NYC to allow broadcasts of Muslim calls to prayer once per week, during Ramadan: Mayor Adams

Mayor Eric Adams and Muslim faith leaders announce rule change to allow Islamic calls to prayer be broadcasted during designated times each week and during the month of Ramadan.
Photo by Dean Moses

New York City is changing its rules to allow Muslim houses of worship to broadcast their calls to prayer at designated times each week without a permit, Mayor Eric Adams announced Tuesday.

The NYPD rule change will clear the way for mosques to project their calls to prayer — a one-to-two-minute chant played over a loudspeaker known as an Adhan — between 12:30 p.m. and 1 p.m. every Friday throughout the year and each evening at sunset during the holy month of Ramadan. The Adhan must be kept at a “reasonable” noise level, according to the mayor.

“For too long there has been confusion about which communities are allowed to amplify their calls to prayer, today, we are cutting red tape and say clearly, ‘if you are modest or house of worship of any kind, you do not have to apply for a permit to amplify your call to Friday prayer,’” Adams said during a Tuesday City Hall press conference announcing the change alongside Muslim faith leaders.

The mayor said the announcement comes in response to the Muslim community long advocating for a designated time when it could broadcast Adhan without being in violation of any city laws.

“There was no real clarity on if you could, if you couldn’t, and the Muslim community wanted to make sure they abide by the law and we brought clarity,” he said.

Mohamed Bahi, a senior liaison with the mayor’s Community Affairs Unit, said the Islamic call to prayer bears a great deal of religious significance to Muslims and creates a “meditative atmosphere,” spurring individuals who hear it to “pause and reflect.”

“Whether heard in busy streets, or in the quiet corners of a serene village, the Adhan has the power to stir the soul and strengthen the bond between the worshiper and their creator,” Bahi said. “In essence, the Adhan stands as a timeless and cherished tradition, carrying centuries of devotion, faith and reference. It embodies the essence of Islam, calling believers to prayer, offering a moment of connection with the divine in the midst of their daily lives.”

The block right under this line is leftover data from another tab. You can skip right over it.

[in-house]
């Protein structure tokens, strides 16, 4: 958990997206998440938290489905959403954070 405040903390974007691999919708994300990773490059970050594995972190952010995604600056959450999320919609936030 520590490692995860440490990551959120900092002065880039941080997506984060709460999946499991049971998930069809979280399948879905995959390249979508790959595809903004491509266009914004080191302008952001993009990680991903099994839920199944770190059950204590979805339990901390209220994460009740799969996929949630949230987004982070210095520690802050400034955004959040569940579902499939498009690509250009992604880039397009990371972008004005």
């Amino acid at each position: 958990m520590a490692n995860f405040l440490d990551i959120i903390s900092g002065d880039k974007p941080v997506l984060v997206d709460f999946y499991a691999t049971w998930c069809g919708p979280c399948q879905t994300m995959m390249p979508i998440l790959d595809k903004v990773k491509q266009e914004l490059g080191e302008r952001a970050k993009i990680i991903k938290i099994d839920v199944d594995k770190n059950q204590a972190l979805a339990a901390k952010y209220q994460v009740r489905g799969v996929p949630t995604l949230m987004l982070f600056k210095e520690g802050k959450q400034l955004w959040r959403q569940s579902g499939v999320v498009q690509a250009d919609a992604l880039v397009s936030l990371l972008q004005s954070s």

Imam Al-Hajj Talib Abdur-Rashid.Photo by Dean Moses

New York is not the only American city to start allowing adhan broadcasts. Earlier this year, the Minneapolis City Council voted unanimously to allow adhan broadcasts five times per day all year long. 

When asked by a reporter why New York is only allowing adhan once a week, Adams said he likes to “hear from the community” and that’s what Bahi had “presented” to him.

The mayor, who last week took a multi-day trip to the Jewish state of Israel, often speaks about his own Christian faith and the need to embrace the various religions practiced across the five boroughs in his administration. He has even said that God told him 30 years ago that he would become mayor on the exact day that he took office.

Adams touted how City Hall has gone out of its way to open its doors to Muslims by hosting a celebration of the holiday Eid al-Fitr and an Arab Heritage event at Gracie Mansion, as well as appointing Hassan Naveed as the first Islamic executive director of the Mayor’s Office for the Prevention of Hate Crimes.

Imam Al-Hajj Talib Abdur-Rashid, chairman of the Association on African American Imams, said it has “amazed” him that people “pushback” against the mayor’s embrace of religion, considering the city has the largest major faith communities in the country.

“It’s amazing when one considers that the largest Catholic community in America is in New York City,” he said. “The largest Jewish community in America is in New York City. And the largest Muslim community in America is in New York City. So it’s not only a matter of good spirit, it’s a matter of the mayor’s good politics.”